A user in the UK Home Highway trial area reported the following costs (at 1.4 euro/pound sterling inclusive of VAT):

Additional analogue line

Home Highway calls within the UK are charged at the same rate as normal telephone calls but international calls are charged at a higher rate.

BT is comparing Home Highway to an extra analogue line but with the advantage of higher data speeds/faster Internet connection so it is reasonable to assume that it will be more expensive than two residential analogue lines, although services will not include all ISDN2e functions so should be less than that. Home Highway assumes that an existing line is converted, i.e. no new copper wire installed.

A BT spokesperson was reported as saying "ISDN is a dedicated premium service for business communications. Home Highway is for people who want a second line for Internet access so they can still use their telephone." This would seem to imply that full price ISDN is the only option for all but the smallest UK businesses in 1998-9.

In Spain, the reduction of prices from Telefonica is helping increase the popularity and acceptance of ISDN. At this moment, it is seen as a method to obtain higher Internet connection velocity without radically increasing costs. It is aimed at all sizes of enterprises although it is having best acceptance among independent professionals searching for improvement in the analogue modem performance. The tendency is to make ISDN accessible to more people and not only to restricted groups.

The complete installation costs between 100 and 200 euro plus a monthly fee of 40 euro. For ISDN PRI, connected to a digital exchange located in the user's enterprise, the infrastructure and installation costs are around 6.5 keuro. The monthly fee varies with coverage; city wide for 700 euro and county wide for around 1100 euro. An intermediate solution is for several ISDN BRIs to would work co-operatively through what is called in Spain a ‘grupo de salto’ (jump group). This addresses all the entrance calls to an unoccupied B channel independently of the ISDN BRI to which it belongs. This service costs 50 euro per month.

ISDN in Spain offers a many complementary services which take advantage of the digital data transmission and of the existence of the D channel for transmission of control information. The following are a few of the complementary ISDN services:

The Spanish ISDN telephone is an advanced instrument with more functions than the for PSTN. The main feature is a small alphanumeric display used to show information of the phone call in course and to take advantage of the ISDN services.

In the last few years Telefonica has faced a modernisation process that ended in 1997. At this moment the set up for the expansion of ISDN is complete having digitised at the beginning of 1997 some 61% of the access network and 100% of the transit network. At this moment, Telefonica is the only telephony operator providing ISDN services in Spain. However, because of the appearance of new telephony operators in December 1997 with the clear intentions of providing ISDN services, Telefonica has decided to name its ISDN service as NOVACOM so it can be distinguished from other operators.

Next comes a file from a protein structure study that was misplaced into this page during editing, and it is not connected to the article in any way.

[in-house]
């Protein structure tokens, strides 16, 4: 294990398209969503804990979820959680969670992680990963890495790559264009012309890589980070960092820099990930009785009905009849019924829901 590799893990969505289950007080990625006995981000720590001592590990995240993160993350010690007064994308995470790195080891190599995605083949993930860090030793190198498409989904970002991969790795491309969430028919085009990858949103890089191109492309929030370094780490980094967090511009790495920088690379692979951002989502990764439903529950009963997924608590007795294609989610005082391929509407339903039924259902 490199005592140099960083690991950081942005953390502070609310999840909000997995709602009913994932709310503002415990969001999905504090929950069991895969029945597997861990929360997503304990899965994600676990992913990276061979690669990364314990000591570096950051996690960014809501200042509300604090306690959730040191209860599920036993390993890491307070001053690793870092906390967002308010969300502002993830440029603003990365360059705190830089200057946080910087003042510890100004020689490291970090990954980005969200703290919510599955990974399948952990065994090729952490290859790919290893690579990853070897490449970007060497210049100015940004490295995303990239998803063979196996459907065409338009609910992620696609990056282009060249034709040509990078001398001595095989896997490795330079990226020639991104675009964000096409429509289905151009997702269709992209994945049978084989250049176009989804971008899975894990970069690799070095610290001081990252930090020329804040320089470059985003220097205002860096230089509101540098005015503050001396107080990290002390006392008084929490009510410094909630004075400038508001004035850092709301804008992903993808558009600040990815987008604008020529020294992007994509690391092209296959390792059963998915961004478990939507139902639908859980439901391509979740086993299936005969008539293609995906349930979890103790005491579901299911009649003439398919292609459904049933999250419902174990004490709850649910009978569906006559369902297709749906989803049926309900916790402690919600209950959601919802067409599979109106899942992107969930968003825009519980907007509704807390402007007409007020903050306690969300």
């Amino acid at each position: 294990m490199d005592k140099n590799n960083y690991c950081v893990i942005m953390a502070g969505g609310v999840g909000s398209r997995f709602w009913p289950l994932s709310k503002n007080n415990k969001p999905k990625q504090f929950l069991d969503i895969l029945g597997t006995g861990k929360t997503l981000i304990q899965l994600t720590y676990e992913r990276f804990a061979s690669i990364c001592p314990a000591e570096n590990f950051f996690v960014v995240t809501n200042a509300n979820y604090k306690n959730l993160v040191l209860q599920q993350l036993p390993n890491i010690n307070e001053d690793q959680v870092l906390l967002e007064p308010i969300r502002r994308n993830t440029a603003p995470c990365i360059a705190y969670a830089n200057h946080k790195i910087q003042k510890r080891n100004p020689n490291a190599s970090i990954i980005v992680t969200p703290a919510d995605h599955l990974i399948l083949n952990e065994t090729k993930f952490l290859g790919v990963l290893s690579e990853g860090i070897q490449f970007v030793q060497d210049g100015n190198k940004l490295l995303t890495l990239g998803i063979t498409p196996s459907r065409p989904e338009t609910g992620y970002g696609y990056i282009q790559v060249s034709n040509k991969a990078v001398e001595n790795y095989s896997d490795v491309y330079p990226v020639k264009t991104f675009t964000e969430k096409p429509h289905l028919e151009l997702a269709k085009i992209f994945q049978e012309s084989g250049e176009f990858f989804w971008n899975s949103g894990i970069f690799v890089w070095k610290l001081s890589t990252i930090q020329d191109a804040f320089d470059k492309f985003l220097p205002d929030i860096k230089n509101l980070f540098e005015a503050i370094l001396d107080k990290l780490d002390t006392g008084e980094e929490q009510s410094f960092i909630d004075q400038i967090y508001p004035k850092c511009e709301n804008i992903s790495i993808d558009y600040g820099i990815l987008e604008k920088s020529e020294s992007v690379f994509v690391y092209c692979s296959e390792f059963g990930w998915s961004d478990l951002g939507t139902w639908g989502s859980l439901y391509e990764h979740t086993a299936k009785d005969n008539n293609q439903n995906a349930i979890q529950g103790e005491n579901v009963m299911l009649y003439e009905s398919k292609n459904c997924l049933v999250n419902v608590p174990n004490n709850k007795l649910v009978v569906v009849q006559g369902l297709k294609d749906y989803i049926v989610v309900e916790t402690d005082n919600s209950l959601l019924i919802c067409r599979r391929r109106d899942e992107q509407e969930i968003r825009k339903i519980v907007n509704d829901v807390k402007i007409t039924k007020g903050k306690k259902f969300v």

In order to reinforce ISDN in Spain, Telefonica has commercialised new ISDN telephones and terminal equipment. Under this framework, there was a release to the market of a new ISDN package named ‘Basic Novacom’. It comprises basic equipment to make an ISDN connection. Some other packages concerning integrated solutions for enterprises communications were also released, as well as new services such as Multimedia video conferencing allowing clients to interchange data, voice and images.

In Bulgaria, ISDN was still in an experimental phase at the time of this research (November 1998).

3.1.2 Broadband ISDN and ATM

B-ISDN (Broadband ISDN) refers to a proposed service beyond Primary Rate using ATM (Asynchronous Transfer Mode) protocol which is scaleable over a wide range of bit rates, currently 155-622 Mbit/s. B-ISDN will require coaxial cable or optical fibre to achieve its planned 155 Mbit/s and there is little sign of movement towards its adoption by any telecommunications service provider in the UK, Spain or Bulgaria.

ATM is ideally suited as a carrier technology for real-time high quality audio-visual applications. After years of standardisation work by the International Telecommunications Union (ITU) and the ATM Forum, it is only in the past two years that equipment costs have been sufficiently low to encourage a slow but increasing rate of adoption. Indeed, some cable companies are looking at new generations of cable modem designs that will enable data to be delivered in ATM format to the home. The IEEE 802.14 committee intends to ensure that the Community Antenna Television (CATV) based data communication is compatible with the ATM Forum and DAVIC standards.

ATM is not currently a practical alternative for SMEs as it requires an expensive leased line. However, it represents a known way forward for video communication. Multi-Gigabit/s switched ATM networks are feasible whereas similar speed routed Internet Protocol (IP) networks are an unknown quantity with no obvious way to provide the necessary quality of service for audio and video.

3.1.3 Comparison of POTS plus Modem with ISDN